The Treasure of the Golden Horde


This is the first large-scale exhibition devoted to the artistic life of the Golden Horde. The display includes some 1,000 items made between the 13th and 15th centuries by craftsmen of the Ulus Juchi or Golden Horde - the westernmost of the states that formed after the death of Genghis Khan in the territories of which he was master. A distinctive culture formed there in which nomadic and sedentary features combined and the achievements of the many different peoples dwelling in the state - Mongols, Persians, Polovtsians, Volga Bulgars, Slavs and others - blended. The greater portion of artefacts known to us at present come from archaeological excavations carried out in the 19th and 20th centuries on the sites of Golden Horde settlements and graves.
The chief items in the display are gold and silver articles created both in nomad camps in the steppes and in the craft centres of the Golden Horde towns and cities. They provide an account of the main features of the Juchid legacy of treasure as a single historical complex and present the toreutics of one of the youngest Mongol states, founded in the early 1240s by Batu (ruled 1227-1257), grandson of Genghis Khan.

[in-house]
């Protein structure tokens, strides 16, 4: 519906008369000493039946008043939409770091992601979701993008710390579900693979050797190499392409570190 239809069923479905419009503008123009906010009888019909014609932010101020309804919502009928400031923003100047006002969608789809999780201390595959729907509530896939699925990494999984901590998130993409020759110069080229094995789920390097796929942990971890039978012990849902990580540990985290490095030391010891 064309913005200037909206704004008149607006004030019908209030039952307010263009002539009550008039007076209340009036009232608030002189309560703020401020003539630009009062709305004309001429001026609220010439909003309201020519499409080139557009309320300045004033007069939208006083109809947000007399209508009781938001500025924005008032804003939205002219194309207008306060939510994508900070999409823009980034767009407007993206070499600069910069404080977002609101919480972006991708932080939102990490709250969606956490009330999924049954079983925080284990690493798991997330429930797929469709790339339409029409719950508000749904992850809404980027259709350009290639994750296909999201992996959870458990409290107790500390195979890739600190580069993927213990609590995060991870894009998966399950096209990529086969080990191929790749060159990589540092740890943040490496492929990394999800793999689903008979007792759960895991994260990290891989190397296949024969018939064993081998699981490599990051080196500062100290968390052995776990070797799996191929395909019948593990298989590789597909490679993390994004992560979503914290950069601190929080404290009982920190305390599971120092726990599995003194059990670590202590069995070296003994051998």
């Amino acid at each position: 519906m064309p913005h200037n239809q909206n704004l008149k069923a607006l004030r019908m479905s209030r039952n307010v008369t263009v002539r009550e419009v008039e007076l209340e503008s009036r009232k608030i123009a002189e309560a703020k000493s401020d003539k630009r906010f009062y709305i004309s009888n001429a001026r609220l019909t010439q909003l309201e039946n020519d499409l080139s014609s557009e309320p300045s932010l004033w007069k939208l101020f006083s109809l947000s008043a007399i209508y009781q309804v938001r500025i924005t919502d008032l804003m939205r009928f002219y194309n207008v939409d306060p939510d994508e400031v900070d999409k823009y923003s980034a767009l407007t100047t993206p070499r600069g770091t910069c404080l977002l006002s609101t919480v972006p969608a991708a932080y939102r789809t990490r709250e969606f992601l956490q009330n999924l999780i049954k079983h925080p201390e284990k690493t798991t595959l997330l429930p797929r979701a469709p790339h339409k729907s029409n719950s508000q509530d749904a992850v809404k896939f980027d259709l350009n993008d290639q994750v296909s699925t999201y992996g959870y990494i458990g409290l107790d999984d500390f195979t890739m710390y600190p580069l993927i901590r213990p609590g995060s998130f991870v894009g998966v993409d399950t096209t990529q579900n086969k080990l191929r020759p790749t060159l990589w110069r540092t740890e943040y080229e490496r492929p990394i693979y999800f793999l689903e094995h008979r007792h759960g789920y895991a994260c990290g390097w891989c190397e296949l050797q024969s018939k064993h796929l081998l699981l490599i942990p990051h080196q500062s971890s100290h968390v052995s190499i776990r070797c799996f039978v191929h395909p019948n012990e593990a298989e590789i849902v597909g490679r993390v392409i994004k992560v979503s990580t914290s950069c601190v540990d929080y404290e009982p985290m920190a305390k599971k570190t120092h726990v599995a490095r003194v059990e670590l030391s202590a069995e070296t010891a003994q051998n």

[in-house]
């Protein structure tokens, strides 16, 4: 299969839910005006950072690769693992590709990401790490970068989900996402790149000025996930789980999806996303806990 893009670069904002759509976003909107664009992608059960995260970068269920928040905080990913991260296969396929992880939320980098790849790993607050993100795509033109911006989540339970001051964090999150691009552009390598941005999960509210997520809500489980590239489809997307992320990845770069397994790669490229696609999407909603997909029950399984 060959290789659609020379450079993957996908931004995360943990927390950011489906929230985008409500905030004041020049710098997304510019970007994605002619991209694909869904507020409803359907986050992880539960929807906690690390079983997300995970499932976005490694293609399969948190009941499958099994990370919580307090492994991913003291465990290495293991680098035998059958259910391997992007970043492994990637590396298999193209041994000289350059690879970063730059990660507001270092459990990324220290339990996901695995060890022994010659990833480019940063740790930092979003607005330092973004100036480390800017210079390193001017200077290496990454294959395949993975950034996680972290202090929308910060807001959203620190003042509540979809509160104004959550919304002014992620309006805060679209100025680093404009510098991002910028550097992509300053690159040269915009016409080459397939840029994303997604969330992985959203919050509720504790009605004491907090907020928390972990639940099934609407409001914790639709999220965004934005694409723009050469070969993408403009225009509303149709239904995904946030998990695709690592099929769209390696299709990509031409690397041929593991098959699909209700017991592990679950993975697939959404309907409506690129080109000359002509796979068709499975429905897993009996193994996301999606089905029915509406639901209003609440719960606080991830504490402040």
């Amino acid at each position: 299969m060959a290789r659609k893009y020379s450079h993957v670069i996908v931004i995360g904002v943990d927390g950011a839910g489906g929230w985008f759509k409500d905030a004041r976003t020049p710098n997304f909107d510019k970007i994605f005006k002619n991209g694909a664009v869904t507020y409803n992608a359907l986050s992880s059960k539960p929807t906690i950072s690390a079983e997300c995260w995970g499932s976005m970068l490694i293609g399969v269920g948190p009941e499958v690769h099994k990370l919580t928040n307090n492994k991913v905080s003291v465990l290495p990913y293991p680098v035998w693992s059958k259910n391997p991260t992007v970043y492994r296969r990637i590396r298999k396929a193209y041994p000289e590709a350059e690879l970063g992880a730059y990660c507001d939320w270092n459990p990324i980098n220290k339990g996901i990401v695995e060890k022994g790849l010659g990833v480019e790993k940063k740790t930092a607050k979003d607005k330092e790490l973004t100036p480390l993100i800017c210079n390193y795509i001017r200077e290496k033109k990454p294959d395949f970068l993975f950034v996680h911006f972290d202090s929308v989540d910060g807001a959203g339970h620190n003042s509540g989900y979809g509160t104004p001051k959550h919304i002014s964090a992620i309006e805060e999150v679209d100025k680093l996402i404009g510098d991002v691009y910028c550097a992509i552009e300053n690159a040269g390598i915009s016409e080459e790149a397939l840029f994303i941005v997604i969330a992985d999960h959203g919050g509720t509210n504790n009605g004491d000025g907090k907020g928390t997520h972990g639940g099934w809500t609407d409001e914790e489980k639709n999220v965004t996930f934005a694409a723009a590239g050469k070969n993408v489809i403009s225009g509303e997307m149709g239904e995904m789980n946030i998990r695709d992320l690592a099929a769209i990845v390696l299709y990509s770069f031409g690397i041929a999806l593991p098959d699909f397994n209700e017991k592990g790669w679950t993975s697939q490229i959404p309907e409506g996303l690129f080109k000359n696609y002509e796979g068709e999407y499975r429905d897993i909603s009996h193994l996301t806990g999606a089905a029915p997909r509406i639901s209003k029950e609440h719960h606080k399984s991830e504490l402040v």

Khan Batu was one of the Juchids, possibly the most brilliant of the Mongol dynasties. Its founder Juchi (1184-1227) - the eldest son of the founder of the world-scale empire - was given the territory between the River Irtysh and the Altai Mountains. Later those lands became part of the Golden Horde. Attaining leadership in the Mongol world in a brief span of time, in the 1240s the Juchids already rivalled the related ruling houses in the east of Central Asia, Iran and China. Under Batu the bounds of the Juchid territories extended as far as the left bank of the Danube in the west and the Irtysh in the east. The heartland of the state was the Kipchak Steppe. Surrounded by regions with a settled population - left-bank Khwarezm in the south-east, the northern Caucasus, Crimea and Moldo-Wallachia in the south-west, the lands of the Volga Bulgars and Mordovians in the north-west, the Kipchak Steppe very rapidly found itself incorporated into the new political formation that subsequently became known as the Golden Horde,. The exhibition has been organized by the State Hermitage (St Petersburg) with the participation of the State History Museum (Moscow) and the Voronezh Region State Inspectorate for the Preservation of Historical and Cultural Heritage.